I am the founder of NJ’s first-ever social innovation conference, Cooperative Impact, which is the strategic tool I used to organize the cross-sector stakeholders of a city to come together, around one table, attend weekly meetings, and work on shared problems from a unified front. Once this network was established, I connected the postsecondary / professional development pipeline into the network of mentors. I called that organization, Action Horizon Institute, and it’s where we grew the next generation of social entrepreneurs by cherry picking existing disconnected youth who were self-motivated enough to not just “fill an occupation that will evaporate perhaps even by tomorrow”, but, instead, I empowered human beings with the ability to self-direct their lives, design their own futures, and carve out a place for themselves in the new economy.

Your RFP makes a clear call for solutions around credentialing and pathways related to college etc.

I am curious, why does credentialing have anything to do with your vision? How do you know, with complete certainty that we should continue investing resources into building abstract constructions that we call “bridges” for a population that isn’t even involved in the decision process?

I recommend getting back to basics.

Think more inclusive.

Think burner cell phone, not smart iPhone.

Less tech.

More in-person grassroots boots on the ground creation of social capital.

Why does the vision require the same pathways that we always have known to be “the way”? If the vision is the destination, then we must use our imagination to design pathways to our own future.

If one of the disconnected Americans decides they want to build a badging system or figure out a credentialing method to help them feel more like an equal to their wealthy counterparts, then so be it. However, I strongly urge you to consider completely scrapping the thought of the old economy because who is to say we should be encouraging 6 million Americans to work their butt’s off just because some outdated CEO thinks she or he can’t find the skills needed to make her company grow?

That symptom doesn’t tell me they need a unique type of skill that is somehow onobtainable in this country. That symptom tells me an entirely different story about the leadership of that company. That tells me the company will likely become irrelevant as we move forward into the evolving future.

Perhaps focusing on actively creating our future would amplify the impact and return on this investment by empowering those who we view as ‘the problem’ to have an opportunity to transform into the solution.

Perhaps we should not encourage 6 million Americans to sit back and wait their turn – wait for there to be enough opportunities for them – tell them they must learn things they aren’t passionate about – all the while, the rest of us are living during one of the most socially mobile times.

From the data proposed, it seems like corporations say, “We do not have the skills needed to compete. We would be so much better if we just had the right talent…but, wait, I’m not sure what we need, but I definitely know we don’t have it.”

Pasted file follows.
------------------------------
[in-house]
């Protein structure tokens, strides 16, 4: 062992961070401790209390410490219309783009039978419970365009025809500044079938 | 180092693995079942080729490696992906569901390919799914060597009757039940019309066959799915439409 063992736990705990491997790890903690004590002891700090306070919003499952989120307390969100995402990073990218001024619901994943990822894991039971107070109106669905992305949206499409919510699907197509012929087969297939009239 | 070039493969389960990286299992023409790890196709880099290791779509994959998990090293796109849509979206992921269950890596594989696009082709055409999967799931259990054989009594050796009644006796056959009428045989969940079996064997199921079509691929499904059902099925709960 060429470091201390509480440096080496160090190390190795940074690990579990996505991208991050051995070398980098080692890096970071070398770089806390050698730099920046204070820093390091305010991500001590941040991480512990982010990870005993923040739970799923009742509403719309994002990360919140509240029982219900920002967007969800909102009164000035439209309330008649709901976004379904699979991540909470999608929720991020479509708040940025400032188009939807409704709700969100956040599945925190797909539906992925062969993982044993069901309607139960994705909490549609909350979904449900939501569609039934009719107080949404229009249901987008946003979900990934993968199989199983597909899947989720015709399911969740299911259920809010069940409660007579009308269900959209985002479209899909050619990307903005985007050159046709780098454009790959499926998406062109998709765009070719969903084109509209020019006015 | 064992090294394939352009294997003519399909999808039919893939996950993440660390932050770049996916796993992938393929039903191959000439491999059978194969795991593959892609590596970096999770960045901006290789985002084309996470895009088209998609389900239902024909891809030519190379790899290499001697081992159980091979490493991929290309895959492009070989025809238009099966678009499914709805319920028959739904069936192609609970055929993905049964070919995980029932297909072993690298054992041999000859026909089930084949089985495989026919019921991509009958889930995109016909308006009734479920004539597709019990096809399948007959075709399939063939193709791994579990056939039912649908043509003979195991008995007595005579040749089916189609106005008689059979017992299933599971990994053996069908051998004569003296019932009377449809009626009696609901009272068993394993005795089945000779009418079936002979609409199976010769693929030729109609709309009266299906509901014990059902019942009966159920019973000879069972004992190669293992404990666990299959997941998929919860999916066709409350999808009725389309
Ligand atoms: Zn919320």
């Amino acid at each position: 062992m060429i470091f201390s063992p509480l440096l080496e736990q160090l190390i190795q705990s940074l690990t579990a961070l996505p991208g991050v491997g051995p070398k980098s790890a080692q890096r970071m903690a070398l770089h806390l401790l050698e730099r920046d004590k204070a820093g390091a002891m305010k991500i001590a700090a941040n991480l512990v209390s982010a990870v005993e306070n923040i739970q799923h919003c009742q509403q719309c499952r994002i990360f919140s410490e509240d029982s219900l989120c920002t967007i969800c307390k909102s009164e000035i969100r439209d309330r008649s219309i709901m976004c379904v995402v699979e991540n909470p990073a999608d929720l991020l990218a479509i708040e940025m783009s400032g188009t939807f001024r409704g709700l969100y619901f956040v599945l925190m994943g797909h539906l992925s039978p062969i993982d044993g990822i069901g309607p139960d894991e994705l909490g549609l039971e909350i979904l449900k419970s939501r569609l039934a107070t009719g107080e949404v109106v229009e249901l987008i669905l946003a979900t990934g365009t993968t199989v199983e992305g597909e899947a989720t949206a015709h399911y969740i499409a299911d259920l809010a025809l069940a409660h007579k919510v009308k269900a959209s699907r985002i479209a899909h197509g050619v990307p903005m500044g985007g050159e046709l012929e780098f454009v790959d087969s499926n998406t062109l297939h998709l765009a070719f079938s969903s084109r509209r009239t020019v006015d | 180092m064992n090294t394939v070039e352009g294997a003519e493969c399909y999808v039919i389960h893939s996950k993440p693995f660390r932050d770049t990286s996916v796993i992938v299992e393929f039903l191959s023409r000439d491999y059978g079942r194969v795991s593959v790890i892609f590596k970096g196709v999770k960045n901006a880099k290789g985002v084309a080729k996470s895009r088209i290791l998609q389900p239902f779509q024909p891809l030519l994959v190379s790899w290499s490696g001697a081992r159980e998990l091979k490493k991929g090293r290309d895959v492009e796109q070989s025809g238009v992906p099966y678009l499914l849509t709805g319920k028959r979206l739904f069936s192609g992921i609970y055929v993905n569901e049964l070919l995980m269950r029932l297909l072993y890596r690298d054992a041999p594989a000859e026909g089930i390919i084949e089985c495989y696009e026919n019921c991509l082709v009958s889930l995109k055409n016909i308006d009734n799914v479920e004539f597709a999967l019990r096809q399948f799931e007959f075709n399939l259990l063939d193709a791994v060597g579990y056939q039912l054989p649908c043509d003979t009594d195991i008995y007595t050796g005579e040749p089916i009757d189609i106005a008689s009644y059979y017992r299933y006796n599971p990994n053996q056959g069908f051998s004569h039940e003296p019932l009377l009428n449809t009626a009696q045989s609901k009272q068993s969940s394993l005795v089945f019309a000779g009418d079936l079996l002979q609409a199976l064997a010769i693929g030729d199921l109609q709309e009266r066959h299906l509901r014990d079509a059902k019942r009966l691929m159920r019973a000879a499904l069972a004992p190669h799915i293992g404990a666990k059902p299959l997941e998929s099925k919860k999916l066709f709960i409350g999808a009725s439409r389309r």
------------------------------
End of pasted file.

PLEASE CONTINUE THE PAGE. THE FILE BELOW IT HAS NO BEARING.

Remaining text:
These leaders are simply saying they would rather pass the buck than figure out how to carve out a place for themselves in the new economy.

My question for the 6 million leaders who responded to that survey, “Why wait for the future to be created by someone else? Your team must be equipped with growth mindsets, but how do you expect them to feel comfortable using their imaginations when their leader is a prime example of keeping his or her own mindset?”

This is also a prime opportunity to work with the leadership of the organizations who claim to have 6 million unfilled jobs. I want to coach them through the digital transformation process. Once the company gets their ducks in a row, the culture is properly designed and emoting through the frontlines of the company, then we should revisit this conversation about credentialing and whatever else. Until then, we should develop the disconnected Americans into the next frontier of this great nation who lays the foundation of our new economy by building their local economies back up from scratch.

The 6 million disconnected Americans of which I am once a proud member of will soon become the backbone of this country. It is our turn. Better make room.

Before rushing into solutions of “credentialing” or “college tools” etc I bring the ability to frame our design challenge in a new way.

The startup I am currently raising a seed for brings all of this experience, and all the other notables that didn’t make it into this 1,000 word brief explanation, into a scaleable tech platform that isn’t for disconnected Americans, necessarily. It’s disrupting the agency model, institutional asset managers, and most professional service providers who haven’t transitioned to a productized e-commerce type of offering for their customers (as lawyers, doctors, and many others already have done).

I want to level the playing field. That is why we must be selective in who we first introduce to the platform. They will become the leaders of tomorrow.

It’s time for us to Prethinc of new pathways into the future.